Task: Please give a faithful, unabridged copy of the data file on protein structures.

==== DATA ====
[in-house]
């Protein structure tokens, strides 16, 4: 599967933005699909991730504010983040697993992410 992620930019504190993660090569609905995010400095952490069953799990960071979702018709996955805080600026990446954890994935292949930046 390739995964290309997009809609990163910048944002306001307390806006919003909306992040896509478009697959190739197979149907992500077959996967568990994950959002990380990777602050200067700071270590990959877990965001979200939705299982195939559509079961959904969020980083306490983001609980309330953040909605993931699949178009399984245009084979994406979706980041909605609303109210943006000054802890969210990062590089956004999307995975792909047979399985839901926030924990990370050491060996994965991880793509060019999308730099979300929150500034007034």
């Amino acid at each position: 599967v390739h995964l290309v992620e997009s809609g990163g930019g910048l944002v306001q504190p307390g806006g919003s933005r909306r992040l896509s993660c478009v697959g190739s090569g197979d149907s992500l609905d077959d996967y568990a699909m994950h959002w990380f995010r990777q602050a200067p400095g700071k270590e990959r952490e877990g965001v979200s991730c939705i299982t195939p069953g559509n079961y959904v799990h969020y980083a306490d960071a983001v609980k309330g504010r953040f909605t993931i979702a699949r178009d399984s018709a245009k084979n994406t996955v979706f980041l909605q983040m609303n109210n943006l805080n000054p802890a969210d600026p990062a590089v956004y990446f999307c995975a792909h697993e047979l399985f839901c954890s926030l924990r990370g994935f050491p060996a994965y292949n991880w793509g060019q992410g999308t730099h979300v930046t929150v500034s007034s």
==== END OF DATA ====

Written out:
[in-house]
């Protein structure tokens, strides 16, 4: 599967933005699909991730504010983040697993992410 992620930019504190993660090569609905995010400095952490069953799990960071979702018709996955805080600026990446954890994935292949930046 390739995964290309997009809609990163910048944002306001307390806006919003909306992040896509478009697959190739197979149907992500077959996967568990994950959002990380990777602050200067700071270590990959877990965001979200939705299982195939559509079961959904969020980083306490983001609980309330953040909605993931699949178009399984245009084979994406979706980041909605609303109210943006000054802890969210990062590089956004999307995975792909047979399985839901926030924990990370050491060996994965991880793509060019999308730099979300929150500034007034």
């Amino acid at each position: 599967v390739h995964l290309v992620e997009s809609g990163g930019g910048l944002v306001q504190p307390g806006g919003s933005r909306r992040l896509s993660c478009v697959g190739s090569g197979d149907s992500l609905d077959d996967y568990a699909m994950h959002w990380f995010r990777q602050a200067p400095g700071k270590e990959r952490e877990g965001v979200s991730c939705i299982t195939p069953g559509n079961y959904v799990h969020y980083a306490d960071a983001v609980k309330g504010r953040f909605t993931i979702a699949r178009d399984s018709a245009k084979n994406t996955v979706f980041l909605q983040m609303n109210n943006l805080n000054p802890a969210d600026p990062a590089v956004y990446f999307c995975a792909h697993e047979l399985f839901c954890s926030l924990r990370g994935f050491p060996a994965y292949n991880w793509g060019q992410g999308t730099h979300v930046t929150v500034s007034s």